[3] D, Teketay, Seed and regeneration ecology in dry Afromontane forests of Ethiopia: I. Seed production - population structures, Tropical Ecology. 46(1) (2005) 29-44.

[4] I. Friies, Forests and Forest Trees of Northeast Tropical Africa. Kew Bulletin, London, UK, (1992).

[5] T.C. Whitmore, Canopy gaps and the two major groups of forest trees. Ecology 70 (1989) 536-538.

DOI: https://doi.org/10.2307/1940195

[6] D.U. Hooper, et al., Effects of biodiversity on ecosystem functioning: a consensus of current knowledge, Ecological. Monograph. 75 (2005) 3–35.

[7] N. Legesse, Indigenous trees of Ethiopia: Biology, Uses and Propagation Techniques, AAU, Addis Ababa, Ethiopia, (1995).

[8] B. Taye, G. Haase, S. Teshome, Forest genetic resources of Ethiopia: Status and proposed actions, in: S. Edwards et al., (Eds.), Forest Genetic Resources Conservation: Principles, Strategies and Actions, The National forest genetic resources conservation strategy development workshop, IBCR and GTZ; Addis Ababa, Ethiopia, 1999, p.39–47.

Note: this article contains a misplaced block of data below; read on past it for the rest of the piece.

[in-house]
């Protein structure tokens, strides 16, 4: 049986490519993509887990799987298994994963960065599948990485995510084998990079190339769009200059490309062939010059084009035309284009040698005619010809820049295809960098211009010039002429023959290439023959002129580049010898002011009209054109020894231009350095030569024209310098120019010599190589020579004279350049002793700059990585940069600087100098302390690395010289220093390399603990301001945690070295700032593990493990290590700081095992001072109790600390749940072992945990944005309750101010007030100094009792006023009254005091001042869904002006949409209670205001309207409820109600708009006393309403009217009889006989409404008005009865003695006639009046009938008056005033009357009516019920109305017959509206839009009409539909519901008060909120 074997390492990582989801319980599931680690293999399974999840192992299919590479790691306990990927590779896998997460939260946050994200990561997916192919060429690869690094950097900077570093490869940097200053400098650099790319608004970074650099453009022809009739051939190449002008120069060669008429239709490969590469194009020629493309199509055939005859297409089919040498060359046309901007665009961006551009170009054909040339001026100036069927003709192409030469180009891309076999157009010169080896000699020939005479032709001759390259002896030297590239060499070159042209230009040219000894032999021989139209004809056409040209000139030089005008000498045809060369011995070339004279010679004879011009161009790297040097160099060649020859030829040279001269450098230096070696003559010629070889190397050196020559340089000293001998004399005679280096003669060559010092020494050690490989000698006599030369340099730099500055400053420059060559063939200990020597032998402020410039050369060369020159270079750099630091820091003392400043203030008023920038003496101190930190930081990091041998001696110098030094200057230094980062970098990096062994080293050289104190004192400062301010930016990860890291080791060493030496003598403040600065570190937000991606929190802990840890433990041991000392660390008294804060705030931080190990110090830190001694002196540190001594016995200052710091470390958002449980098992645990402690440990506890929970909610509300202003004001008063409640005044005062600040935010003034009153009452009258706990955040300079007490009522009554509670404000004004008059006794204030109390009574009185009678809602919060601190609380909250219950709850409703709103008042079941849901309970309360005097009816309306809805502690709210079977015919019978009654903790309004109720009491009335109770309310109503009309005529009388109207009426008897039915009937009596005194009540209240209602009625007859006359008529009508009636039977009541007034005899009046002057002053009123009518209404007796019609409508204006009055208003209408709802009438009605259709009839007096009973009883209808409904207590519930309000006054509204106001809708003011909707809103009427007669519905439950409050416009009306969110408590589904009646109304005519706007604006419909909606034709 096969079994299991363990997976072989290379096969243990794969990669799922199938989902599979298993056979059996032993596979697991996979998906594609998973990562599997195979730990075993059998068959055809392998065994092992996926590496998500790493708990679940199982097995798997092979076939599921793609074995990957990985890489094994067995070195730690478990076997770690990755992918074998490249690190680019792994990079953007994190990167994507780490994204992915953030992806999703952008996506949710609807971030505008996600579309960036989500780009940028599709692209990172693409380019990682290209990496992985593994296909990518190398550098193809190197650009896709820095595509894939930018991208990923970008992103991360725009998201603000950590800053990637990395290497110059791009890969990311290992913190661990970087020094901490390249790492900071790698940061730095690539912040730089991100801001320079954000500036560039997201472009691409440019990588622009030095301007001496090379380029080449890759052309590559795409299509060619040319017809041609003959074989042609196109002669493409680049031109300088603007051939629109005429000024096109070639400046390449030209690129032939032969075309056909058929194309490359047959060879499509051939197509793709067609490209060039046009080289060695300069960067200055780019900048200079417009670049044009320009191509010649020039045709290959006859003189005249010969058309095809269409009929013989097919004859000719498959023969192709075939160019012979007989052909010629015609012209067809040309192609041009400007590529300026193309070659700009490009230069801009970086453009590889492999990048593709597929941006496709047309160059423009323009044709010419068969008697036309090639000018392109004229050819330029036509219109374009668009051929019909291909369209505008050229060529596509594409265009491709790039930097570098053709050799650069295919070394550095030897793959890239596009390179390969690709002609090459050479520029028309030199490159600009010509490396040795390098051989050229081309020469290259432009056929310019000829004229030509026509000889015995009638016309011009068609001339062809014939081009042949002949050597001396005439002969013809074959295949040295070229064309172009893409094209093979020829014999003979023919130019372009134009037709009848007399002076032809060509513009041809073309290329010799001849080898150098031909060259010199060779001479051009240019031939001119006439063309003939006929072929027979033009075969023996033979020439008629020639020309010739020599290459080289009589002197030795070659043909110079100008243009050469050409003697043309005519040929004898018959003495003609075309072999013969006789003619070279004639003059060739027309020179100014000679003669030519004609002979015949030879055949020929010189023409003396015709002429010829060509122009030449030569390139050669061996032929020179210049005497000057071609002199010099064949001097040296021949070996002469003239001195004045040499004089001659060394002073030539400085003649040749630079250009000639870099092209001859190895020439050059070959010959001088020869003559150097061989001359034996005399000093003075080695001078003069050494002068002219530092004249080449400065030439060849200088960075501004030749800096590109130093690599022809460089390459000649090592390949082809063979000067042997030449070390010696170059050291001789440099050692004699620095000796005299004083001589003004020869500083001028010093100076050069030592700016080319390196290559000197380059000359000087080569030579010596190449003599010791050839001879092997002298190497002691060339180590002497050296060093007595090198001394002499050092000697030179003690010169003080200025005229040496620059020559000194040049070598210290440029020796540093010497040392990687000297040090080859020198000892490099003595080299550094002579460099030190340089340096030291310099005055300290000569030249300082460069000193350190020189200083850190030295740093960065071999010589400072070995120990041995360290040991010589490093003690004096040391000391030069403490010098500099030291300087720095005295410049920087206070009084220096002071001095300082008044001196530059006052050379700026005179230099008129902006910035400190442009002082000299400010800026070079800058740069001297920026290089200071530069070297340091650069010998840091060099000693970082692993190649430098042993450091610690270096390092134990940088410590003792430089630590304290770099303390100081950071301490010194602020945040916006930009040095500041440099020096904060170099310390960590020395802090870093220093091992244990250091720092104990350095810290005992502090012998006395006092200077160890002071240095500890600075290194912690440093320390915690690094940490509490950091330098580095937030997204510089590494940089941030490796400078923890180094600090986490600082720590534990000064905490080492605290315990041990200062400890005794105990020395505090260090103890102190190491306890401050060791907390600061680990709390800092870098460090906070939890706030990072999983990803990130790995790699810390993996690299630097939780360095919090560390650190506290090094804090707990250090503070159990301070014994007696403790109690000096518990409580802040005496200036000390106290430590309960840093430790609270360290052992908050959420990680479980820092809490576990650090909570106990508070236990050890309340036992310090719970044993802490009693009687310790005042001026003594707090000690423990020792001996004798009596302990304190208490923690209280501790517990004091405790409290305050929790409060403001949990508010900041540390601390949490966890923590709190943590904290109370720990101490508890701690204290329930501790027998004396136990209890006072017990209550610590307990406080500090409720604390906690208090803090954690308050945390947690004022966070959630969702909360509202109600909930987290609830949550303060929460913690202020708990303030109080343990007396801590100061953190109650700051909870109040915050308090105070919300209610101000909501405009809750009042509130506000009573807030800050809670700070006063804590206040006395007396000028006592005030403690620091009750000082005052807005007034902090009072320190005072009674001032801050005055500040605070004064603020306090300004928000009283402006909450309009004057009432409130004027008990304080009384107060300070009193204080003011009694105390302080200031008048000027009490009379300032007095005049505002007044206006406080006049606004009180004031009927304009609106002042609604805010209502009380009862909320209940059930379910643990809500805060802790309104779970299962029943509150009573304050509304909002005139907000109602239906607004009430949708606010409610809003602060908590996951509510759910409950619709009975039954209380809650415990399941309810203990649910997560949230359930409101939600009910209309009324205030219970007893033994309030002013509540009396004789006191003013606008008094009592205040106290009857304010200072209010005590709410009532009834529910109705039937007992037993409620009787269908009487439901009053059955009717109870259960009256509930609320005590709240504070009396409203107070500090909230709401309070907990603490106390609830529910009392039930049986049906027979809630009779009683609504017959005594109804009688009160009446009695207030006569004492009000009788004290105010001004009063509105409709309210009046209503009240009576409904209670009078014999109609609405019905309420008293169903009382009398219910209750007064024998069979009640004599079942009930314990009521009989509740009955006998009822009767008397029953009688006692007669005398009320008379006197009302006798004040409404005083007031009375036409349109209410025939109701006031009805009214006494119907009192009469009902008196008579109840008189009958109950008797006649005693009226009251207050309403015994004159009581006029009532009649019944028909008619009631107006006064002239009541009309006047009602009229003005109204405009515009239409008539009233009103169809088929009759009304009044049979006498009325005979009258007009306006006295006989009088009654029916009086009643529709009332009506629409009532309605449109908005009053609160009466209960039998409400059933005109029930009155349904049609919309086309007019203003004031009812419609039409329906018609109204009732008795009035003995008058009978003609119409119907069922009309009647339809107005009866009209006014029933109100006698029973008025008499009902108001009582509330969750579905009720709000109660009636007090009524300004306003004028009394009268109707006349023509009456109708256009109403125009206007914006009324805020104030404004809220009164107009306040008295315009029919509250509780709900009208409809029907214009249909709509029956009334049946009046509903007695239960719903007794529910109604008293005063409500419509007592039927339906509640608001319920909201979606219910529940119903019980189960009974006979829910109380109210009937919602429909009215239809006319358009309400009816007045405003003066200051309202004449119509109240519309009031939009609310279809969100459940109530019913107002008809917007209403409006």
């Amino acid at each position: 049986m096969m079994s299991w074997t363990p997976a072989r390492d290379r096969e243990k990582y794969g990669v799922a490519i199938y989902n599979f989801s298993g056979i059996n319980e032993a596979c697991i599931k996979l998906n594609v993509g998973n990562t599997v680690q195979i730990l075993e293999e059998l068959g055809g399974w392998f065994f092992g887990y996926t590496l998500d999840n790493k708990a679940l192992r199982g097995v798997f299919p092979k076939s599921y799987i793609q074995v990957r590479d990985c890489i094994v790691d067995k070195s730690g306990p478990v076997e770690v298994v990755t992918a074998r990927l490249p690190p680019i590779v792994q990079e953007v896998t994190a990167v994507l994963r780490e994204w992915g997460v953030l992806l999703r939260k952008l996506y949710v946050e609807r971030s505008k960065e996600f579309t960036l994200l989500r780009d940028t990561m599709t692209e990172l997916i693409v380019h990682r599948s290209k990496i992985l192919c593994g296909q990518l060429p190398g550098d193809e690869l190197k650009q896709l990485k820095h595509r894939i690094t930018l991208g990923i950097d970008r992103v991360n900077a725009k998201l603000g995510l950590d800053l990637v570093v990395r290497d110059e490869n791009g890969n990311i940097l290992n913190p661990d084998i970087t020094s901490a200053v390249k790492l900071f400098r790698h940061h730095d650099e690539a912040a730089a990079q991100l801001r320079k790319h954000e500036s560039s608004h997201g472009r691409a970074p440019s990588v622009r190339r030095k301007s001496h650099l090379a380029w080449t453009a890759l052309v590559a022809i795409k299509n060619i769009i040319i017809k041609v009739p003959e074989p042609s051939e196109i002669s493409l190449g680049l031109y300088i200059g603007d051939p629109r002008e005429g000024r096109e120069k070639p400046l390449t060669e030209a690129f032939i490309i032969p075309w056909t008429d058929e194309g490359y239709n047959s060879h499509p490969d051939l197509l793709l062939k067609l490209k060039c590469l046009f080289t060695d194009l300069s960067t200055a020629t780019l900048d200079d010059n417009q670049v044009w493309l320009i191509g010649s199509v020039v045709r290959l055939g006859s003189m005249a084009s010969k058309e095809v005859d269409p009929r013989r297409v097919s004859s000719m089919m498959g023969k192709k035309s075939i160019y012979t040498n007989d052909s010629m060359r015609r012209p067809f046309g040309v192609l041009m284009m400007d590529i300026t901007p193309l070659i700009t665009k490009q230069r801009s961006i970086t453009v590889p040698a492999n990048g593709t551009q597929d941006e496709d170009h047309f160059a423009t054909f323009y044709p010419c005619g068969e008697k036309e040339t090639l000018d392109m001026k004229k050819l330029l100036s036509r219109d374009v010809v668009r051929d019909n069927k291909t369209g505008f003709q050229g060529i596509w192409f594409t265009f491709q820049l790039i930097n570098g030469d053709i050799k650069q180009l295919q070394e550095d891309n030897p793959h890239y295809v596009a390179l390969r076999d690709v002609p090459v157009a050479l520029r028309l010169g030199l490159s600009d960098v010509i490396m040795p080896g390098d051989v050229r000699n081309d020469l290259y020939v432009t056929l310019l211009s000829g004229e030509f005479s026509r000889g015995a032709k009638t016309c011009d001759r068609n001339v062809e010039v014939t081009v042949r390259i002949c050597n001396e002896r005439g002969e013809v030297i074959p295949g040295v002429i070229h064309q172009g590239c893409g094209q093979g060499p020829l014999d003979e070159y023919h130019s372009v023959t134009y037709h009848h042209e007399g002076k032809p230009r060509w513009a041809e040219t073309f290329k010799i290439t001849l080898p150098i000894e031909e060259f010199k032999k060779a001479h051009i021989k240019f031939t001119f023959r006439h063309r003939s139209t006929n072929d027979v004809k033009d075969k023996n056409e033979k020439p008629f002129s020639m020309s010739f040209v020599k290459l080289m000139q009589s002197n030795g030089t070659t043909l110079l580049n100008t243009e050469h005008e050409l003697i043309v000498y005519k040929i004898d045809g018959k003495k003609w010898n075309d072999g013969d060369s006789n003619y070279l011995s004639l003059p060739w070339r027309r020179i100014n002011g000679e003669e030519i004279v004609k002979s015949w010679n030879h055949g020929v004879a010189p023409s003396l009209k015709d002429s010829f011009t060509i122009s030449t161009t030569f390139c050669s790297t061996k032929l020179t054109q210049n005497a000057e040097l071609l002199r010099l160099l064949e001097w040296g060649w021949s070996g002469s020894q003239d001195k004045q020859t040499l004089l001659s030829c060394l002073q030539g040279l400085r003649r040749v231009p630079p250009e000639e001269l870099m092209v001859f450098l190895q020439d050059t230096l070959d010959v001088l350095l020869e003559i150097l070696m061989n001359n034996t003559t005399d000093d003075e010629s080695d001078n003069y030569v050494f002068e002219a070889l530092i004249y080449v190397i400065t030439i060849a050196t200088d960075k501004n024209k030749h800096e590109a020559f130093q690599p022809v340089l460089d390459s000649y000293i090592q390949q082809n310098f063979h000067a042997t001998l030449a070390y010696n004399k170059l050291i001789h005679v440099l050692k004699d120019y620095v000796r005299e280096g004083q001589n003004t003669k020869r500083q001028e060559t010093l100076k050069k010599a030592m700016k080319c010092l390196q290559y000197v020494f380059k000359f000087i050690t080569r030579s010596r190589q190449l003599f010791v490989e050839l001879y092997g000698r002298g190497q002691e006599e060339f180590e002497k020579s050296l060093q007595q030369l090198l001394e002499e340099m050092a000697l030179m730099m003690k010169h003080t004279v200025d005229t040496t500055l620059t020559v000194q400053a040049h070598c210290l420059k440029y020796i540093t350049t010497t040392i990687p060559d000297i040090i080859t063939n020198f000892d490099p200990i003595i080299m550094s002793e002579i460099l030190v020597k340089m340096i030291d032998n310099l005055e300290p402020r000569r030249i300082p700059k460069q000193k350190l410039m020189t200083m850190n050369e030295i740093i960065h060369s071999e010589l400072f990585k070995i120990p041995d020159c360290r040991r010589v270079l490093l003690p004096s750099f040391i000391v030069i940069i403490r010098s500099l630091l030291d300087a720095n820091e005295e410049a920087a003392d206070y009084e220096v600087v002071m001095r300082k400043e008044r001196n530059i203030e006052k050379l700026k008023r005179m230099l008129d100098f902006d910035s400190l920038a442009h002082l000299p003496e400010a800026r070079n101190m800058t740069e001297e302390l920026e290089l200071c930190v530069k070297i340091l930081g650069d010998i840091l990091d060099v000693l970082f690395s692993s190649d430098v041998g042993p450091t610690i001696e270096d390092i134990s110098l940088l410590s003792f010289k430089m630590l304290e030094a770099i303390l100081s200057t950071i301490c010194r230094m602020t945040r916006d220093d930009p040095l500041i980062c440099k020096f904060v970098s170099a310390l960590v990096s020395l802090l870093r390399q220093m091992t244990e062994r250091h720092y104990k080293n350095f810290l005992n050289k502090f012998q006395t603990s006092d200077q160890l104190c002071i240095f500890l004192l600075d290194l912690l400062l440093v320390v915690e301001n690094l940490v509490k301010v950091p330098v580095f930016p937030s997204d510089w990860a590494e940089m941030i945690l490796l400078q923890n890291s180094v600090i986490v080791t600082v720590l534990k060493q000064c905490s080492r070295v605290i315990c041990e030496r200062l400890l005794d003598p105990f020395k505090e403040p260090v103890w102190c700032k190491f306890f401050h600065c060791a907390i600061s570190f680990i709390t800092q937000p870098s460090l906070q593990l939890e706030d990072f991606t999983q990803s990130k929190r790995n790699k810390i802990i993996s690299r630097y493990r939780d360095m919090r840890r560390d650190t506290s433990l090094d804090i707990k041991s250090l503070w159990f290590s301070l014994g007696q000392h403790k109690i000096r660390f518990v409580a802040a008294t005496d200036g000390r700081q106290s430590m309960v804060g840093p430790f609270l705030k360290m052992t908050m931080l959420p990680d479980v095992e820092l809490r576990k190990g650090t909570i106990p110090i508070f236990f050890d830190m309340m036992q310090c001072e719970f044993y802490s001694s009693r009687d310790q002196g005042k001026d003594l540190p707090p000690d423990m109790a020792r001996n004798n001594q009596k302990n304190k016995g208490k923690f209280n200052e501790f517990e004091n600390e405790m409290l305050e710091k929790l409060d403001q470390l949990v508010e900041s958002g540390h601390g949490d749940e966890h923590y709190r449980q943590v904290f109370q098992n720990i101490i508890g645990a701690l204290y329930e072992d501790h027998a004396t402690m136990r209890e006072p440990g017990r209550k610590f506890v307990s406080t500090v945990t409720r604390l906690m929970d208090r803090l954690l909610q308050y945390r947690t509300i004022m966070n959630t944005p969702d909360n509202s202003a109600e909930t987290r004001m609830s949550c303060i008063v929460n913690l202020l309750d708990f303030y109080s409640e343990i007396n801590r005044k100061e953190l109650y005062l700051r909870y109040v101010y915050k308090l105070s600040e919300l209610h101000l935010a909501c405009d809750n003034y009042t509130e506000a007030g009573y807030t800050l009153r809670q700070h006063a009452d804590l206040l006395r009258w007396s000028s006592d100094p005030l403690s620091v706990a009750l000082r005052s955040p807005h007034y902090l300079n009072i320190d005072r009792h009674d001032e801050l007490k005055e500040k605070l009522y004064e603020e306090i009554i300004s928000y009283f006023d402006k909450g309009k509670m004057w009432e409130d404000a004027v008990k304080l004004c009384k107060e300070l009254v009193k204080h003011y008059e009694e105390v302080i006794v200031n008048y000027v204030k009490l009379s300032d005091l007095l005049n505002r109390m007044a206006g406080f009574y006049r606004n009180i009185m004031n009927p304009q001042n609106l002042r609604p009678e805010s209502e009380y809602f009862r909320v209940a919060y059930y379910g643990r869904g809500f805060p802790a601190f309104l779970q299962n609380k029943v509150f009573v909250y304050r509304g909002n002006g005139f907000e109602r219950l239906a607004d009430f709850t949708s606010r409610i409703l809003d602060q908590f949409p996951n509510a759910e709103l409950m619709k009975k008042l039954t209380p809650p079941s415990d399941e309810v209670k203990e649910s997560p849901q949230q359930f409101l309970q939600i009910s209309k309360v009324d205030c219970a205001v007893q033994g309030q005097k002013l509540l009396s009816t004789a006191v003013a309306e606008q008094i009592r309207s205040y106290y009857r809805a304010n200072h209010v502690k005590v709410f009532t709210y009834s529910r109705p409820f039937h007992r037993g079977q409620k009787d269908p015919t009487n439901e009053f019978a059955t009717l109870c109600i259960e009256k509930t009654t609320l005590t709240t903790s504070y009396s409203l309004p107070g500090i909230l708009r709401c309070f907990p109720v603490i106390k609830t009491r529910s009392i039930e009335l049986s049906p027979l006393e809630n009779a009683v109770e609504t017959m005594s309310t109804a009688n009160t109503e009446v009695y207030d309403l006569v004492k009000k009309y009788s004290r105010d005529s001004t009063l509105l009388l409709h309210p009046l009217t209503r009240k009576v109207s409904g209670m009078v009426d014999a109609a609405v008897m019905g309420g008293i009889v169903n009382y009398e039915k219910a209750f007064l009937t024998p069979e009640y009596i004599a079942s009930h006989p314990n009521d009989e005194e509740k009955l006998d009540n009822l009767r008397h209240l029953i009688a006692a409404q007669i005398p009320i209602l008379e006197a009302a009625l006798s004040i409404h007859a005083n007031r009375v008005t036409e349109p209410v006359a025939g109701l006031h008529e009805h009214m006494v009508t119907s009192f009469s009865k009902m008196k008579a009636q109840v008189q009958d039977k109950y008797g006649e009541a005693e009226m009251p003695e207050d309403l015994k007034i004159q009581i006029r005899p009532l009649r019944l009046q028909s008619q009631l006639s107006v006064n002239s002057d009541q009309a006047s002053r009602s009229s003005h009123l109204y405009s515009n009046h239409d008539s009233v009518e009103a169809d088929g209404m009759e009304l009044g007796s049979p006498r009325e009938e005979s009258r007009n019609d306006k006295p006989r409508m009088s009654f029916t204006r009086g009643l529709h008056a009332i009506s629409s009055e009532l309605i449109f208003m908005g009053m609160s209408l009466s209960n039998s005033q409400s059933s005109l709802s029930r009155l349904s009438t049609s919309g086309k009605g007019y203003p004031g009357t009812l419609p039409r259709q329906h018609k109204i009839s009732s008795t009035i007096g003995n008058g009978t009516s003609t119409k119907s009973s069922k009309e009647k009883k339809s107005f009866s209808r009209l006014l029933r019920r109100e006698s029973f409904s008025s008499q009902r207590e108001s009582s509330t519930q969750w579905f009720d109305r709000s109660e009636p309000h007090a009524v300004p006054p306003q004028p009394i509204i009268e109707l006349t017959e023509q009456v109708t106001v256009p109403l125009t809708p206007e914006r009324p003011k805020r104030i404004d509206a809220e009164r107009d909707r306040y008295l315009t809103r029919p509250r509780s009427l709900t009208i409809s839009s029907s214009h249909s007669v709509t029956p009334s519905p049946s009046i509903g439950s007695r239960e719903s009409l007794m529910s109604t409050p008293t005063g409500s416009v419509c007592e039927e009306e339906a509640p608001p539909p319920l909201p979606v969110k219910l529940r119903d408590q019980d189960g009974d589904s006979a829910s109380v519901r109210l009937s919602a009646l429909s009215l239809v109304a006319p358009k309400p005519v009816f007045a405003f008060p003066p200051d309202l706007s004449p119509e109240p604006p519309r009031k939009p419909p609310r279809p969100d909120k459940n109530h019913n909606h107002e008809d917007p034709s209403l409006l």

DOI: https://doi.org/10.1017/cbo9780511551543.006

[9] D. Binkley, The influence of tree species on forest soils: processes and patterns, in: D.J. Mead, I.S. Cornforth (Eds.), Proceedings of the Trees and Soil Workshop, Lincoln University Press, Canterbury, New Zealand, 1994, p.1–33.

[10] J. Bauhus, D. Paré, L. Côté, Effects of tree species, stand age and soil type on soil microbial biomass and its activity in a southern boreal forest, Soil Biology &. Biochemical. 30 (1998) 1077 – 1089.

DOI: https://doi.org/10.1016/s0038-0717(97)00213-7

[11] E. Hackl, Composition of the microbial communities in the mineral soil under different types of natural forest, Soil Biology & Biochemistry. 37 (2005) 661 – 671.

DOI: https://doi.org/10.1016/j.soilbio.2004.08.023

[12] X. Fang, et al., The effects of forest type on soil microbial activity in Changbai Mountain, Northeast China, Annals of Forest Science. 73 (2016) 473-482.

DOI: https://doi.org/10.1007/s13595-016-0540-y

[13] E. Ayres, et al., Tree species traits influence soil physical, chemical, and biological properties in high elevation forests, PLoS ONE. 4 (2009) e5964.

DOI: https://doi.org/10.1371/journal.pone.0005964

[14] S. Hättenschwiler, Effects of Tree Species Diversity on Litter Quality and Decomposition, in: M. Scherer-Lorenzen, C. Körner, E.D. Schulze (Eds.), Forest Diversity and Function. Ecological Studies (Analysis and Synthesis), Springer, Berlin, Germany, 2005, pp.149-164.